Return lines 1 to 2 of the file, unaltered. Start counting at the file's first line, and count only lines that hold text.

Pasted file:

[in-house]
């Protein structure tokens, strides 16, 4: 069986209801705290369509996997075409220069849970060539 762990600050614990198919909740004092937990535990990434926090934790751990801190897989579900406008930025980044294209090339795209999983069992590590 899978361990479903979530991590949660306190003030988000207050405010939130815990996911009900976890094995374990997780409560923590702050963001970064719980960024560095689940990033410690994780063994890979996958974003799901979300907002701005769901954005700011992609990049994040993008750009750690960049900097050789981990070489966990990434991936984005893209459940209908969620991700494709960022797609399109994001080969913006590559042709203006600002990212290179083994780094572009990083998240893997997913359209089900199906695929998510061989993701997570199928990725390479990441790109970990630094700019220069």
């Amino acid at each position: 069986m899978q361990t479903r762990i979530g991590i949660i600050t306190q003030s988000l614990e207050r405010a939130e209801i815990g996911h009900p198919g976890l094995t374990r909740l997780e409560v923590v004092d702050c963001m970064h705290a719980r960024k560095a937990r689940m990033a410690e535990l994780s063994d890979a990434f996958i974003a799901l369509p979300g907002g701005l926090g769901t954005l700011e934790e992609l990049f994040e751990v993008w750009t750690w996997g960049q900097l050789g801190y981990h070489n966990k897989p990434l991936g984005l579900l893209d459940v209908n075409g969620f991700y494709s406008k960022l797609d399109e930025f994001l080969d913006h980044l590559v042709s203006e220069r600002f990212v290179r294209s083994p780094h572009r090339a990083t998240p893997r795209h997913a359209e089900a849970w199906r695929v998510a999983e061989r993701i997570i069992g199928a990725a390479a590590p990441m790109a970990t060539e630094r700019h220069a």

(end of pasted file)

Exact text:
[in-house]
């Protein structure tokens, strides 16, 4: 069986209801705290369509996997075409220069849970060539 762990600050614990198919909740004092937990535990990434926090934790751990801190897989579900406008930025980044294209090339795209999983069992590590 899978361990479903979530991590949660306190003030988000207050405010939130815990996911009900976890094995374990997780409560923590702050963001970064719980960024560095689940990033410690994780063994890979996958974003799901979300907002701005769901954005700011992609990049994040993008750009750690960049900097050789981990070489966990990434991936984005893209459940209908969620991700494709960022797609399109994001080969913006590559042709203006600002990212290179083994780094572009990083998240893997997913359209089900199906695929998510061989993701997570199928990725390479990441790109970990630094700019220069």